Risk assessment for outdoor programs

Is there a risk assessment process that outdoor programs should be using? How does the UPLOADS Accident Analysis framework link to risk assessment? These questions are raised again and again during UPLOADS training sessions.

Luckily for me (and the outdoor sector), Clare Dallat was recently awarded a PhD scholarship to investigate these questions. She’ll join the USCAR Research team in September to start working on developing a valid and reliable risk assessment process for outdoor activity providers.

At the recent Outdoors Victoria conference Clare and I conducted a workshop to start to tease out some of these issues. There’s not a lot of research around risk assessment specifically for outdoor programs, so we wanted to start by understanding why people conduct risk assessments, and identify key confusions around the process.

Responses to the question “what is the role of risk assessment in your organisation” were pretty variable. Key themes included: concerns about liability and creating a paper trail for the lawyers; legislative duties; the identification of potential hazards and control strategies; passing on knowledge about hazards to those who are less experienced (e.g. students and volunteers); and integrating accident analysis from other organisations into your risk management plans.

In these responses, there seems to be a tension between the goals that outdoor activity providers want to achieve through risk assessment (e.g. improved safety) and external pressures to complete paperwork. While there is no reason per se why these goals cannot co-exist, during the workshop doubts were raised over whether “compliance” necessarily means “safer”.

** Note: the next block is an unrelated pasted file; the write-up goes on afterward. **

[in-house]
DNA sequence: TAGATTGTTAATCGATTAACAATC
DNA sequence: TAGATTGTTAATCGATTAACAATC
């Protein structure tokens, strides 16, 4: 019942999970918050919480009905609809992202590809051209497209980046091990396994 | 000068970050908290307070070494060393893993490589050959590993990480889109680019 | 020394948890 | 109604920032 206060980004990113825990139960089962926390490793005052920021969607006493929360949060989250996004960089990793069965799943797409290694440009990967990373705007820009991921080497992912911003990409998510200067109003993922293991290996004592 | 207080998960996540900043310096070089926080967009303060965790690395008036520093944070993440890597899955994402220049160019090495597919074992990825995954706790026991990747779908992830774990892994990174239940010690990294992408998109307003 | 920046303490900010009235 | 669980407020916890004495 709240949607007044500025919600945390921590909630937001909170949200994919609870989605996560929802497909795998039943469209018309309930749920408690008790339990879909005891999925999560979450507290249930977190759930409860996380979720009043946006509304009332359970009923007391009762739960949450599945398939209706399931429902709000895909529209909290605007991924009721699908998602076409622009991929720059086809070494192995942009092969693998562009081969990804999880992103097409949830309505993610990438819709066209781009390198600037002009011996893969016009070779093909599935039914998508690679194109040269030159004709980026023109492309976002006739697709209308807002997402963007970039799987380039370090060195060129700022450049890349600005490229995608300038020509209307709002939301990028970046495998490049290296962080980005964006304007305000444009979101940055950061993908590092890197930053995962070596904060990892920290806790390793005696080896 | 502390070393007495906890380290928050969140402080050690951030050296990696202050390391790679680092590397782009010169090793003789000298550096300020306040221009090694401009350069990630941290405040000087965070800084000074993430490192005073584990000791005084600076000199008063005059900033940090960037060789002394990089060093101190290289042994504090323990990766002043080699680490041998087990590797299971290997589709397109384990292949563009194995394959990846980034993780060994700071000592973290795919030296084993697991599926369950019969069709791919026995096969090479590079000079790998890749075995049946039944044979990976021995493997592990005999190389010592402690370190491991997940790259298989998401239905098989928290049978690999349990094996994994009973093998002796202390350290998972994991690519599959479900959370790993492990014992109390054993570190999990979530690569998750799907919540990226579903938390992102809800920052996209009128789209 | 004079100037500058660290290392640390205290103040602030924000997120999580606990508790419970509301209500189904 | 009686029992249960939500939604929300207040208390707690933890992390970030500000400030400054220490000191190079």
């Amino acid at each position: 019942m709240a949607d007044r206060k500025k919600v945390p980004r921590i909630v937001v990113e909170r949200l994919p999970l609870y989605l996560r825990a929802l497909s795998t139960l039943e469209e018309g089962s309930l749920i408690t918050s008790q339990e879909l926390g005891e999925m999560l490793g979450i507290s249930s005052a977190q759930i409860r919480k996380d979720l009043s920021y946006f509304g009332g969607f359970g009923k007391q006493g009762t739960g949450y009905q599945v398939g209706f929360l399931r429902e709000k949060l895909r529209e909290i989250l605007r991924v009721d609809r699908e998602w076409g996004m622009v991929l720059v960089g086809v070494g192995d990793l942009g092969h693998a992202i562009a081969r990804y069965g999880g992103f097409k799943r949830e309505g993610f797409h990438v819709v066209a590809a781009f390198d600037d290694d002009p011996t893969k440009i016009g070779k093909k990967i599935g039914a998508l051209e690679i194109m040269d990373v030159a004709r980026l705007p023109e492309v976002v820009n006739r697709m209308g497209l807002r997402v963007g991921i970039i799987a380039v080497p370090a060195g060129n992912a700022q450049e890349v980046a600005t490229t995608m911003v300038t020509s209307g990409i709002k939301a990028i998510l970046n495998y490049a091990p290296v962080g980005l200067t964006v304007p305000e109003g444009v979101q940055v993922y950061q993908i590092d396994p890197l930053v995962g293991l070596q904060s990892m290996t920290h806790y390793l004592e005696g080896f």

A second issue is whether one document can have the capacity to address all these aims. Even if we only examine the safety-related themes there is clear potential for working at cross purposes. For example, a detailed risk assessment and control plan may not be the best means of communicating about hazards to students and volunteers.

From the discussion within the workshop, it’s also clear that there is a lot of confusion around developing risk assessments. For example, what is required of a particular organisation or school? Why are there so many negotiables on the documents the OV website? What are the other standards that apply to my context? Why do HR departments have different requirements to what works in outdoor programs? What happens when schools have to outsource activities – who should do the risk assessment?

Obviously one workshop is not enough to even start to resolve these issues…but they are on the UPLOADS radar!

Click here if you’d like to view our presentation from the conference: Outdoors Victoria Risk Assessment

 

 

Natassia’s research is concerned with the application of systems theory to enhance accident analysis and injury prevention efforts in safety-critical domains, such as occupational settings, transport and organised outdoor activities.

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